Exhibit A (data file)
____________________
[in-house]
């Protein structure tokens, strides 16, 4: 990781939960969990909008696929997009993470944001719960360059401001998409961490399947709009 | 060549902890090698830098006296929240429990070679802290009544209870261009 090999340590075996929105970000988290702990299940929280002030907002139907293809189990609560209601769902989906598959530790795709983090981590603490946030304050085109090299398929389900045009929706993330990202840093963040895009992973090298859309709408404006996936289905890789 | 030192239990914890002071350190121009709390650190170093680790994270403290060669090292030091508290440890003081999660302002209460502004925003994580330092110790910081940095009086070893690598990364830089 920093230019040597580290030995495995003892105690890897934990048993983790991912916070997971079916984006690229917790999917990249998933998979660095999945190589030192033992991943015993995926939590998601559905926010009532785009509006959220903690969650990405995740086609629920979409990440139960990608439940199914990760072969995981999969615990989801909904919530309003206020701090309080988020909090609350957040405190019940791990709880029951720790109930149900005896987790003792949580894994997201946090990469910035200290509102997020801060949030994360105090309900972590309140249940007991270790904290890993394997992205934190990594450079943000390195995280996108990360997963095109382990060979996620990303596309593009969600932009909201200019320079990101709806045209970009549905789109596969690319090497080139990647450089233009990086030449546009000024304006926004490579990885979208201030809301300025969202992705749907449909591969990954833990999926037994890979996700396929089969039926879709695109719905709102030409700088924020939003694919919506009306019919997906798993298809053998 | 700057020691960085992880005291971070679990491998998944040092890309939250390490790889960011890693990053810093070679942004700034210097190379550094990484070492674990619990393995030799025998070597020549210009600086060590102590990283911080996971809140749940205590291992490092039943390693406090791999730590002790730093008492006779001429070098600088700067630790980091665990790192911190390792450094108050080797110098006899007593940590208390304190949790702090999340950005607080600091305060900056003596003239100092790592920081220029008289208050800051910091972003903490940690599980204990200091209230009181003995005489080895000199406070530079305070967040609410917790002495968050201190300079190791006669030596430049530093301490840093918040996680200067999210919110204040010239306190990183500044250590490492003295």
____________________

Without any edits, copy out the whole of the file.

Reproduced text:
[in-house]
């Protein structure tokens, strides 16, 4: 990781939960969990909008696929997009993470944001719960360059401001998409961490399947709009 | 060549902890090698830098006296929240429990070679802290009544209870261009 090999340590075996929105970000988290702990299940929280002030907002139907293809189990609560209601769902989906598959530790795709983090981590603490946030304050085109090299398929389900045009929706993330990202840093963040895009992973090298859309709408404006996936289905890789 | 030192239990914890002071350190121009709390650190170093680790994270403290060669090292030091508290440890003081999660302002209460502004925003994580330092110790910081940095009086070893690598990364830089 920093230019040597580290030995495995003892105690890897934990048993983790991912916070997971079916984006690229917790999917990249998933998979660095999945190589030192033992991943015993995926939590998601559905926010009532785009509006959220903690969650990405995740086609629920979409990440139960990608439940199914990760072969995981999969615990989801909904919530309003206020701090309080988020909090609350957040405190019940791990709880029951720790109930149900005896987790003792949580894994997201946090990469910035200290509102997020801060949030994360105090309900972590309140249940007991270790904290890993394997992205934190990594450079943000390195995280996108990360997963095109382990060979996620990303596309593009969600932009909201200019320079990101709806045209970009549905789109596969690319090497080139990647450089233009990086030449546009000024304006926004490579990885979208201030809301300025969202992705749907449909591969990954833990999926037994890979996700396929089969039926879709695109719905709102030409700088924020939003694919919506009306019919997906798993298809053998 | 700057020691960085992880005291971070679990491998998944040092890309939250390490790889960011890693990053810093070679942004700034210097190379550094990484070492674990619990393995030799025998070597020549210009600086060590102590990283911080996971809140749940205590291992490092039943390693406090791999730590002790730093008492006779001429070098600088700067630790980091665990790192911190390792450094108050080797110098006899007593940590208390304190949790702090999340950005607080600091305060900056003596003239100092790592920081220029008289208050800051910091972003903490940690599980204990200091209230009181003995005489080895000199406070530079305070967040609410917790002495968050201190300079190791006669030596430049530093301490840093918040996680200067999210919110204040010239306190990183500044250590490492003295």